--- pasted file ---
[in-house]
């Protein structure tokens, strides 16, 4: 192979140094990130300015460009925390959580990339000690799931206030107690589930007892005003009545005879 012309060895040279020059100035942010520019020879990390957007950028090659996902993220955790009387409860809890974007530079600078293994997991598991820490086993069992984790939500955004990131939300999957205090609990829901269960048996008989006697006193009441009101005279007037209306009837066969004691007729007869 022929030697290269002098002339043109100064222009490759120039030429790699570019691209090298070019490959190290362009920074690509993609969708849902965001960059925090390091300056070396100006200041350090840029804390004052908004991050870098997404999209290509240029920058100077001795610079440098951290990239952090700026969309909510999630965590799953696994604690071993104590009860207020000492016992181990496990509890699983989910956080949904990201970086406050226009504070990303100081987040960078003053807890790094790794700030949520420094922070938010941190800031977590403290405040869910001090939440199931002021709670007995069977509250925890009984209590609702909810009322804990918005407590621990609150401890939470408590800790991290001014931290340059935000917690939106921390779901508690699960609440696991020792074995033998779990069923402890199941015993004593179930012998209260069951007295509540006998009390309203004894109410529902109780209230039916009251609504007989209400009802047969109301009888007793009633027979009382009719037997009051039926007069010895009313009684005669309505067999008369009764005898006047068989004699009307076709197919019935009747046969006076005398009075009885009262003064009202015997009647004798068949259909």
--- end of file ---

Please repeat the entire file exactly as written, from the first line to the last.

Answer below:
[in-house]
């Protein structure tokens, strides 16, 4: 192979140094990130300015460009925390959580990339000690799931206030107690589930007892005003009545005879 012309060895040279020059100035942010520019020879990390957007950028090659996902993220955790009387409860809890974007530079600078293994997991598991820490086993069992984790939500955004990131939300999957205090609990829901269960048996008989006697006193009441009101005279007037209306009837066969004691007729007869 022929030697290269002098002339043109100064222009490759120039030429790699570019691209090298070019490959190290362009920074690509993609969708849902965001960059925090390091300056070396100006200041350090840029804390004052908004991050870098997404999209290509240029920058100077001795610079440098951290990239952090700026969309909510999630965590799953696994604690071993104590009860207020000492016992181990496990509890699983989910956080949904990201970086406050226009504070990303100081987040960078003053807890790094790794700030949520420094922070938010941190800031977590403290405040869910001090939440199931002021709670007995069977509250925890009984209590609702909810009322804990918005407590621990609150401890939470408590800790991290001014931290340059935000917690939106921390779901508690699960609440696991020792074995033998779990069923402890199941015993004593179930012998209260069951007295509540006998009390309203004894109410529902109780209230039916009251609504007989209400009802047969109301009888007793009633027979009382009719037997009051039926007069010895009313009684005669309505067999008369009764005898006047068989004699009307076709197919019935009747046969006076005398009075009885009262003064009202015997009647004798068949259909």